Somewhere I remember a mention that a "more-modern" technique in brewing meads involves a regular schedule of adding yeast nutrients while in the primary. I was never able to find the reference again and have so far been unable to find another source.

I know honey itself does not contain the ideal amounts of nutrients for the yeast (ignoring and fruit, spices, or other items I may also add to the must). When should I add yeast nutrients and how much to add?

  • 2
    Check the Jamil show on Mead, on thebrewingnetwork.com you'll have to listen to a good portion of the show, but it's quite interesting if you're into Meads. Basic Brewing Radio also has some informative mead shows.
    – baka
    Jan 20, 2012 at 2:28
  • baka: thank you! Much appreciated. I am not familiar with that website but will have a look.
    – mummey
    Jan 20, 2012 at 4:05

2 Answers 2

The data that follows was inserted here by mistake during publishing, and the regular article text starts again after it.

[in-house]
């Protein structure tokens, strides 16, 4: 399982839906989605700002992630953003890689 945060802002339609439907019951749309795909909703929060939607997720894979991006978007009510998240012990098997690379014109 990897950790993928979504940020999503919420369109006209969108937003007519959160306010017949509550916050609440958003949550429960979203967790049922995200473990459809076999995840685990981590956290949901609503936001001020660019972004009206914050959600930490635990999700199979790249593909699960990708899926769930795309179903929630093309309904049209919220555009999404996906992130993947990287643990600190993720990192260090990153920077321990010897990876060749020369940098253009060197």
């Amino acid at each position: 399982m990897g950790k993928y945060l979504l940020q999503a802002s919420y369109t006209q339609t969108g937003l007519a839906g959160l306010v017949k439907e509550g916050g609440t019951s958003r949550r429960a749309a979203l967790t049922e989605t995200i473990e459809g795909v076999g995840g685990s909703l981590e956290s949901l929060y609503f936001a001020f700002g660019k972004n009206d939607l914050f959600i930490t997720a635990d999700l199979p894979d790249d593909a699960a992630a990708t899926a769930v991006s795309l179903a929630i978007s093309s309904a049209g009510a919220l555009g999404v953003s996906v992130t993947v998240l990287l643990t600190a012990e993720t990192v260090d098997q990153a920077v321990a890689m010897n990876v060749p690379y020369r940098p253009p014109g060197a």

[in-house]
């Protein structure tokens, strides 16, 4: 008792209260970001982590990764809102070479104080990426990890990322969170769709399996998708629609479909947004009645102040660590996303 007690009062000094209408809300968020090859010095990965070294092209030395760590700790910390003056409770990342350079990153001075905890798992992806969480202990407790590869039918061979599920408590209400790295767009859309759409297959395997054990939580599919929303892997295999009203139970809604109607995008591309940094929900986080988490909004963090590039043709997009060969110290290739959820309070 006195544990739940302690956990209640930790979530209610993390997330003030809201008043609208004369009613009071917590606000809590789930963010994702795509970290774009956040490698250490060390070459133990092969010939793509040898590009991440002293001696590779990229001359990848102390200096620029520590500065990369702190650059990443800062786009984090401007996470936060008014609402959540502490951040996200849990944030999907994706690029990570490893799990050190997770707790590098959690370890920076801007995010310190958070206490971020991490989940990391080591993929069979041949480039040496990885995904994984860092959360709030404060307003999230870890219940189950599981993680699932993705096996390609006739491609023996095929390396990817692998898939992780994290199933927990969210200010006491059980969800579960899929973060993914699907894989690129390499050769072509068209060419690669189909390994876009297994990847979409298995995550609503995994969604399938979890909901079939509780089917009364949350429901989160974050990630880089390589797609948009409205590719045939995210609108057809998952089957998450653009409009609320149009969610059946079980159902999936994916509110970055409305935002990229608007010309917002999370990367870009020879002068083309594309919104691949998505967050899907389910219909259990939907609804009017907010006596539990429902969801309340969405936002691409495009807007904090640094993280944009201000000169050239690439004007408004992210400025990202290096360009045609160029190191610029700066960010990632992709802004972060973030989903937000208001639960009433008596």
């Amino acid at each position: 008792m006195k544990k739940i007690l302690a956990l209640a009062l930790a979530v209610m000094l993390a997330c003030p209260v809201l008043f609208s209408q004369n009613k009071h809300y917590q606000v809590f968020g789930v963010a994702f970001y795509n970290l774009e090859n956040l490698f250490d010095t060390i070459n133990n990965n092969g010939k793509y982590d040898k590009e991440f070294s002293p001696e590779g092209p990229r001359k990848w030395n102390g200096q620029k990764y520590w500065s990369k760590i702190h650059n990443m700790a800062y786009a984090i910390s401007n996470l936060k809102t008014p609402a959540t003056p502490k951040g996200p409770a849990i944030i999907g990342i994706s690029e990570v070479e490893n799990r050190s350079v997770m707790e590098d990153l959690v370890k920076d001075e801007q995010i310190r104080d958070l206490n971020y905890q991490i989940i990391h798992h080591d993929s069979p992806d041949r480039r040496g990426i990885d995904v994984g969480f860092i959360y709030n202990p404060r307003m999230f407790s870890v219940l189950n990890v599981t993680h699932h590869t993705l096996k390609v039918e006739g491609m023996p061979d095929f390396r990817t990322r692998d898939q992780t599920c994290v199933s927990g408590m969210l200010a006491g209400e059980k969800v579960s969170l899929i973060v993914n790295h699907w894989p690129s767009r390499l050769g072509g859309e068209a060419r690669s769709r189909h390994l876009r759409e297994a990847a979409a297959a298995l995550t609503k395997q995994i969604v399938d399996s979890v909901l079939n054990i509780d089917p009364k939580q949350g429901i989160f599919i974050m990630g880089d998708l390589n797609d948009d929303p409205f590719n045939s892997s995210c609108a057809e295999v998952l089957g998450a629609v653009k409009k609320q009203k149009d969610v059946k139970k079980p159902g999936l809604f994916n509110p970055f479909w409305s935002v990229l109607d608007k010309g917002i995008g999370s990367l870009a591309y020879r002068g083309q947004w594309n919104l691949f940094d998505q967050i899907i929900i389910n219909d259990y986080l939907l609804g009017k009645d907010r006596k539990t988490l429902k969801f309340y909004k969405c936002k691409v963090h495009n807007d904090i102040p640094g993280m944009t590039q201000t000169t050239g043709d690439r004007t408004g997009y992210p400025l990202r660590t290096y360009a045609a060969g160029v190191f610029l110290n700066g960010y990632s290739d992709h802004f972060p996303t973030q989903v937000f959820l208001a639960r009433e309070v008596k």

Here is a link to a document written by Steve Piatz who was the AHA mead maker of the year a few years ago. The method is often referred to as the staggered nutrient addition method. The types of nutrients typically used are Yeast Energizer which contains diammonium phosphate(DAP) and fermaid K or Nutriferm Advance which are similar nutrient blends. The nutrients are added in equal amounts spanning 4 days and you also stir the must to off gas the co2 and to aerate to improve yeast health. I have been using this method for about 5 years and my meads are usually drinkable within a few months.



I first saw this method in The Compleat MeadMaker by Ken Schramm. It seems northern-brewer-chris also uses a method that's similar. Ever since I read this, I've been practicing it and I've never looked back. I can finish a clean (not hot) mead fermentation in 6-8 weeks now instead of the accepted, ambiguous "months". I still spend a good bit of time aging and clearing but I have total confidence in the "staggered nutrient addition" method.

Following an exact schedule is not crucial. I think what really matters is that the nutrient addition is scheduled across a period of time instead of all at once.

Pick up a copy of the Compleat Meadmaker. He goes through a better explanation in the book than I've given here. In my opinion, it's the best reference out there (though I welcome new information).

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